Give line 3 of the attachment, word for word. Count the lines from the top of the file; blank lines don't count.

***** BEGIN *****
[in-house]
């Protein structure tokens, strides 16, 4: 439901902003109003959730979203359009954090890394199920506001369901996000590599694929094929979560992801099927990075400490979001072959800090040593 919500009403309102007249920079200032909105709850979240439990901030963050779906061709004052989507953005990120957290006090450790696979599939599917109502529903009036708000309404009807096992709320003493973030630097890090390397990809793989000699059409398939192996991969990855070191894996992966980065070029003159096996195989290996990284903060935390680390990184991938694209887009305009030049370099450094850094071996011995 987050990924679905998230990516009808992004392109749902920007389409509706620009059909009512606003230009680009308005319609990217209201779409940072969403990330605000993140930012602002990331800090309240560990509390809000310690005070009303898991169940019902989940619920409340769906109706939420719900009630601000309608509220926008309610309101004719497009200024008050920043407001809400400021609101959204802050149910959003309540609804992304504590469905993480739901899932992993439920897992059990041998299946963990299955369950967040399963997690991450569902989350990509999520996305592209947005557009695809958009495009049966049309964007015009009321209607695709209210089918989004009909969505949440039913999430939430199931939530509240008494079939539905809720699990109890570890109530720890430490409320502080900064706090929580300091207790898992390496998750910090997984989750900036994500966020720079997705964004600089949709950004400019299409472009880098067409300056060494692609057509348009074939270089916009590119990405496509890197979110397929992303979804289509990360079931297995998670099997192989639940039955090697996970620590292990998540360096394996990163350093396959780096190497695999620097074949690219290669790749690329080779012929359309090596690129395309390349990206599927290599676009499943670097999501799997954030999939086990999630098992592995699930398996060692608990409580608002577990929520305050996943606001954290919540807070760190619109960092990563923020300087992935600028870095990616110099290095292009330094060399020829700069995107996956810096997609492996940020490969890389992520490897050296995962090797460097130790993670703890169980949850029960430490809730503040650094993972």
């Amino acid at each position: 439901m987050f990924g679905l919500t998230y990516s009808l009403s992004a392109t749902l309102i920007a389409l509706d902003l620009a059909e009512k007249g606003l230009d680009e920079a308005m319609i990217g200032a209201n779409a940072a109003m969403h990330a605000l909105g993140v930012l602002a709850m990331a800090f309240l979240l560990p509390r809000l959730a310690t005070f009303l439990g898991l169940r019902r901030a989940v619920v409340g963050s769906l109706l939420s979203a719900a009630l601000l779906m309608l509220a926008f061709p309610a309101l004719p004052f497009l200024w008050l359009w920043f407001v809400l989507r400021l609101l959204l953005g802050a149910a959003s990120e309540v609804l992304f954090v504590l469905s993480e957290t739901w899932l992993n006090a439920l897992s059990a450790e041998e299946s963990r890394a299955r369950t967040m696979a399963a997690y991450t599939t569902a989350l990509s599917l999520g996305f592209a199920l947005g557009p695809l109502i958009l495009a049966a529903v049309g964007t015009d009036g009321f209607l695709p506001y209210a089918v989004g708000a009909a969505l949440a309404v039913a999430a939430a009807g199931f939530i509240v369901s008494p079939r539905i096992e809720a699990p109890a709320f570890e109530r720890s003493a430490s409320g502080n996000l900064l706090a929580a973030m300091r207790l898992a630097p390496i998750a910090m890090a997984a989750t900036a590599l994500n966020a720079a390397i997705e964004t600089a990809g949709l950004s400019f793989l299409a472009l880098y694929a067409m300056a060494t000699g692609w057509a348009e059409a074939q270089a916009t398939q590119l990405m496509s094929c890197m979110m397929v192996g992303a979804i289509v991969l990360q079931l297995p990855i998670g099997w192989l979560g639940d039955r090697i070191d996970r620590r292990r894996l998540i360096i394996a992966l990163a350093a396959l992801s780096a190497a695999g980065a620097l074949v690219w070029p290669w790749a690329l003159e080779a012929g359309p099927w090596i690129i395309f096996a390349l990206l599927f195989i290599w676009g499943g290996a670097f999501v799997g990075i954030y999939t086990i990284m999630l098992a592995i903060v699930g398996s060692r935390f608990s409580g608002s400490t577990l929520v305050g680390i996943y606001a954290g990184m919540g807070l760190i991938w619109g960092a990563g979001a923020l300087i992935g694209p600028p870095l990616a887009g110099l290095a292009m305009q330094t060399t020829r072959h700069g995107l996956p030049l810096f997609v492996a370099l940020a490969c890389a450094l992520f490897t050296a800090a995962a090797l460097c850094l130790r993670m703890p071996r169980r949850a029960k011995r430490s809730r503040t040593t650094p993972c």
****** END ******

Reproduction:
């Amino acid at each position: 439901m987050f990924g679905l919500t998230y990516s009808l009403s992004a392109t749902l309102i920007a389409l509706d902003l620009a059909e009512k007249g606003l230009d680009e920079a308005m319609i990217g200032a209201n779409a940072a109003m969403h990330a605000l909105g993140v930012l602002a709850m990331a800090f309240l979240l560990p509390r809000l959730a310690t005070f009303l439990g898991l169940r019902r901030a989940v619920v409340g963050s769906l109706l939420s979203a719900a009630l601000l779906m309608l509220a926008f061709p309610a309101l004719p004052f497009l200024w008050l359009w920043f407001v809400l989507r400021l609101l959204l953005g802050a149910a959003s990120e309540v609804l992304f954090v504590l469905s993480e957290t739901w899932l992993n006090a439920l897992s059990a450790e041998e299946s963990r890394a299955r369950t967040m696979a399963a997690y991450t599939t569902a989350l990509s599917l999520g996305f592209a199920l947005g557009p695809l109502i958009l495009a049966a529903v049309g964007t015009d009036g009321f209607l695709p506001y209210a089918v989004g708000a009909a969505l949440a309404v039913a999430a939430a009807g199931f939530i509240v369901s008494p079939r539905i096992e809720a699990p109890a709320f570890e109530r720890s003493a430490s409320g502080n996000l900064l706090a929580a973030m300091r207790l898992a630097p390496i998750a910090m890090a997984a989750t900036a590599l994500n966020a720079a390397i997705e964004t600089a990809g949709l950004s400019f793989l299409a472009l880098y694929a067409m300056a060494t000699g692609w057509a348009e059409a074939q270089a916009t398939q590119l990405m496509s094929c890197m979110m397929v192996g992303a979804i289509v991969l990360q079931l297995p990855i998670g099997w192989l979560g639940d039955r090697i070191d996970r620590r292990r894996l998540i360096i394996a992966l990163a350093a396959l992801s780096a190497a695999g980065a620097l074949v690219w070029p290669w790749a690329l003159e080779a012929g359309p099927w090596i690129i395309f096996a390349l990206l599927f195989i290599w676009g499943g290996a670097f999501v799997g990075i954030y999939t086990i990284m999630l098992a592995i903060v699930g398996s060692r935390f608990s409580g608002s400490t577990l929520v305050g680390i996943y606001a954290g990184m919540g807070l760190i991938w619109g960092a990563g979001a923020l300087i992935g694209p600028p870095l990616a887009g110099l290095a292009m305009q330094t060399t020829r072959h700069g995107l996956p030049l810096f997609v492996a370099l940020a490969c890389a450094l992520f490897t050296a800090a995962a090797l460097c850094l130790r993670m703890p071996r169980r949850a029960k011995r430490s809730r503040t040593t650094p993972c």